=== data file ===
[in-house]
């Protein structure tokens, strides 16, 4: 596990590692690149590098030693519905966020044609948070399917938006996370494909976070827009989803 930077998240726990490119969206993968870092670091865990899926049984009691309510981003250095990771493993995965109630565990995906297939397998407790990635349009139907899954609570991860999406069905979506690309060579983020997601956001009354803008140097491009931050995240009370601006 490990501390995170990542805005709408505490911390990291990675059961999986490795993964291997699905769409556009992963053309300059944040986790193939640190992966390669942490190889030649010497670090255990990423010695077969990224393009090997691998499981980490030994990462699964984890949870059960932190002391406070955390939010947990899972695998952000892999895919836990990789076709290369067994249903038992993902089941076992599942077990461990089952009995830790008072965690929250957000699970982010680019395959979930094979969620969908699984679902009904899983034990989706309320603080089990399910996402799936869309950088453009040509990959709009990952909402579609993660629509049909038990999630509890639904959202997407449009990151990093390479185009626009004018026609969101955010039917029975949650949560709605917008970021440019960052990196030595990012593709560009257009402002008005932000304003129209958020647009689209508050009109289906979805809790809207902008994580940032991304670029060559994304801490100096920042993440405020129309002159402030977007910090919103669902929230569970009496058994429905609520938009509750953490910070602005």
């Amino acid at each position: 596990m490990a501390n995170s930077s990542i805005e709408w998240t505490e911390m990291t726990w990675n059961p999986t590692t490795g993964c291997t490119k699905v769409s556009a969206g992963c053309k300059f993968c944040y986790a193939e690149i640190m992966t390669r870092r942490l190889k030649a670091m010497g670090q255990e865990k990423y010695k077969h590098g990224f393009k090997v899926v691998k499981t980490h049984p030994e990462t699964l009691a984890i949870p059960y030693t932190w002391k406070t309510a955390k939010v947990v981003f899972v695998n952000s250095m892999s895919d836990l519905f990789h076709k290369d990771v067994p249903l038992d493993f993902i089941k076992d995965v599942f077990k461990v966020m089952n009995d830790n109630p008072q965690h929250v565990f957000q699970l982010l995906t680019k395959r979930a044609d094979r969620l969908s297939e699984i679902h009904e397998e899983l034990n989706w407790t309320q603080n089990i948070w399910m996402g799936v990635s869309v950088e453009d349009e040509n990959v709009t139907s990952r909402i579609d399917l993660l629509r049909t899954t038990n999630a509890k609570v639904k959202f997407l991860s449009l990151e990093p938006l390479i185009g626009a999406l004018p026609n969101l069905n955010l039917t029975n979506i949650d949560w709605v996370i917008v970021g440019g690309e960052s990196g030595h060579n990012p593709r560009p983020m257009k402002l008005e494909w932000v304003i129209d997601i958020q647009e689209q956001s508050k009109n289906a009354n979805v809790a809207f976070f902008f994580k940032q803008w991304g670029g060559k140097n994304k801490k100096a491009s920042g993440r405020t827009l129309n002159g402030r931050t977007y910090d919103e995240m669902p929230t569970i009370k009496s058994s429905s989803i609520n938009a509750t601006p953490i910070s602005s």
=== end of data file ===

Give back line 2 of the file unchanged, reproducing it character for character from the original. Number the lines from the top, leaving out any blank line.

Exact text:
């Protein structure tokens, strides 16, 4: 596990590692690149590098030693519905966020044609948070399917938006996370494909976070827009989803 930077998240726990490119969206993968870092670091865990899926049984009691309510981003250095990771493993995965109630565990995906297939397998407790990635349009139907899954609570991860999406069905979506690309060579983020997601956001009354803008140097491009931050995240009370601006 490990501390995170990542805005709408505490911390990291990675059961999986490795993964291997699905769409556009992963053309300059944040986790193939640190992966390669942490190889030649010497670090255990990423010695077969990224393009090997691998499981980490030994990462699964984890949870059960932190002391406070955390939010947990899972695998952000892999895919836990990789076709290369067994249903038992993902089941076992599942077990461990089952009995830790008072965690929250957000699970982010680019395959979930094979969620969908699984679902009904899983034990989706309320603080089990399910996402799936869309950088453009040509990959709009990952909402579609993660629509049909038990999630509890639904959202997407449009990151990093390479185009626009004018026609969101955010039917029975949650949560709605917008970021440019960052990196030595990012593709560009257009402002008005932000304003129209958020647009689209508050009109289906979805809790809207902008994580940032991304670029060559994304801490100096920042993440405020129309002159402030977007910090919103669902929230569970009496058994429905609520938009509750953490910070602005």